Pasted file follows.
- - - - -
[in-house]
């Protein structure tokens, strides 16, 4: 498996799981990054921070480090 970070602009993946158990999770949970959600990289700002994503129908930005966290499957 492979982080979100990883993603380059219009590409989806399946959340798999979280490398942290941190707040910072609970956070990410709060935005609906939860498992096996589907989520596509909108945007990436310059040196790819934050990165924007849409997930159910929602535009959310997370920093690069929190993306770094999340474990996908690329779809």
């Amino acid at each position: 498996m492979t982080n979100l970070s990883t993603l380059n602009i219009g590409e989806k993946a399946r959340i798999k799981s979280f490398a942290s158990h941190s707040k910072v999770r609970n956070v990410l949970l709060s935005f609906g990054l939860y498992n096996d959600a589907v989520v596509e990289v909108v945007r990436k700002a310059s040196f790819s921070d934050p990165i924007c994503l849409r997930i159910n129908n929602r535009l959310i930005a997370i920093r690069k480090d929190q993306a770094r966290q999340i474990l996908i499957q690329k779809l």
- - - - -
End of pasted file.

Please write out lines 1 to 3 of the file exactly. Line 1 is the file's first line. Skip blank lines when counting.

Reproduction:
[in-house]
């Protein structure tokens, strides 16, 4: 498996799981990054921070480090 970070602009993946158990999770949970959600990289700002994503129908930005966290499957 492979982080979100990883993603380059219009590409989806399946959340798999979280490398942290941190707040910072609970956070990410709060935005609906939860498992096996589907989520596509909108945007990436310059040196790819934050990165924007849409997930159910929602535009959310997370920093690069929190993306770094999340474990996908690329779809």
């Amino acid at each position: 498996m492979t982080n979100l970070s990883t993603l380059n602009i219009g590409e989806k993946a399946r959340i798999k799981s979280f490398a942290s158990h941190s707040k910072v999770r609970n956070v990410l949970l709060s935005f609906g990054l939860y498992n096996d959600a589907v989520v596509e990289v909108v945007r990436k700002a310059s040196f790819s921070d934050p990165i924007c994503l849409r997930i159910n129908n929602r535009l959310i930005a997370i920093r690069k480090d929190q993306a770094r966290q999340i474990l996908i499957q690329k779809l």